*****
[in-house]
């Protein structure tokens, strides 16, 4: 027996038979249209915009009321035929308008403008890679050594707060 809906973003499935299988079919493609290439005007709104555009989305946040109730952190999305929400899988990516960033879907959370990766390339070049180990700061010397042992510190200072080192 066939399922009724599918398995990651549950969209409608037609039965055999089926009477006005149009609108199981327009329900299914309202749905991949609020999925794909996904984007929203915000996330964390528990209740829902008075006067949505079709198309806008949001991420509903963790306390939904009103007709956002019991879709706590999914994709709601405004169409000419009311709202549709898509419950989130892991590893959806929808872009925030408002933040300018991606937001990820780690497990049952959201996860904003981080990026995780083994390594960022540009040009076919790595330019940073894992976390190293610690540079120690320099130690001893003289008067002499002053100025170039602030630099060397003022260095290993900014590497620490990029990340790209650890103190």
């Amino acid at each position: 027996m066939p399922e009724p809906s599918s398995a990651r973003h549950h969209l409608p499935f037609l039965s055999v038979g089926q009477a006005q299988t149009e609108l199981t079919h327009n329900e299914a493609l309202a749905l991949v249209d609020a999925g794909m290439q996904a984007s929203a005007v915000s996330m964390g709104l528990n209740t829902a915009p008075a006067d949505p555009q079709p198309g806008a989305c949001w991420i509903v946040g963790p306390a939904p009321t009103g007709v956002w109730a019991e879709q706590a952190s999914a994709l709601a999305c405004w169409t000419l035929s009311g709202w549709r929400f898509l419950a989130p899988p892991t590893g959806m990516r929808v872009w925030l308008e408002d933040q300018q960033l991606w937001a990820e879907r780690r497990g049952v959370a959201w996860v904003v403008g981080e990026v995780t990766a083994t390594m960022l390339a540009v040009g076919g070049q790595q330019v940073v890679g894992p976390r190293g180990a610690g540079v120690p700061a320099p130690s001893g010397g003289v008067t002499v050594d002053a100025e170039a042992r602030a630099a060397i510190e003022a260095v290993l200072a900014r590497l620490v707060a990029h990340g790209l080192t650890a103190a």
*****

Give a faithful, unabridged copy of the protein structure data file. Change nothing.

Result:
[in-house]
């Protein structure tokens, strides 16, 4: 027996038979249209915009009321035929308008403008890679050594707060 809906973003499935299988079919493609290439005007709104555009989305946040109730952190999305929400899988990516960033879907959370990766390339070049180990700061010397042992510190200072080192 066939399922009724599918398995990651549950969209409608037609039965055999089926009477006005149009609108199981327009329900299914309202749905991949609020999925794909996904984007929203915000996330964390528990209740829902008075006067949505079709198309806008949001991420509903963790306390939904009103007709956002019991879709706590999914994709709601405004169409000419009311709202549709898509419950989130892991590893959806929808872009925030408002933040300018991606937001990820780690497990049952959201996860904003981080990026995780083994390594960022540009040009076919790595330019940073894992976390190293610690540079120690320099130690001893003289008067002499002053100025170039602030630099060397003022260095290993900014590497620490990029990340790209650890103190």
């Amino acid at each position: 027996m066939p399922e009724p809906s599918s398995a990651r973003h549950h969209l409608p499935f037609l039965s055999v038979g089926q009477a006005q299988t149009e609108l199981t079919h327009n329900e299914a493609l309202a749905l991949v249209d609020a999925g794909m290439q996904a984007s929203a005007v915000s996330m964390g709104l528990n209740t829902a915009p008075a006067d949505p555009q079709p198309g806008a989305c949001w991420i509903v946040g963790p306390a939904p009321t009103g007709v956002w109730a019991e879709q706590a952190s999914a994709l709601a999305c405004w169409t000419l035929s009311g709202w549709r929400f898509l419950a989130p899988p892991t590893g959806m990516r929808v872009w925030l308008e408002d933040q300018q960033l991606w937001a990820e879907r780690r497990g049952v959370a959201w996860v904003v403008g981080e990026v995780t990766a083994t390594m960022l390339a540009v040009g076919g070049q790595q330019v940073v890679g894992p976390r190293g180990a610690g540079v120690p700061a320099p130690s001893g010397g003289v008067t002499v050594d002053a100025e170039a042992r602030a630099a060397i510190e003022a260095v290993l200072a900014r590497l620490v707060a990029h990340g790209l080192t650890a103190a």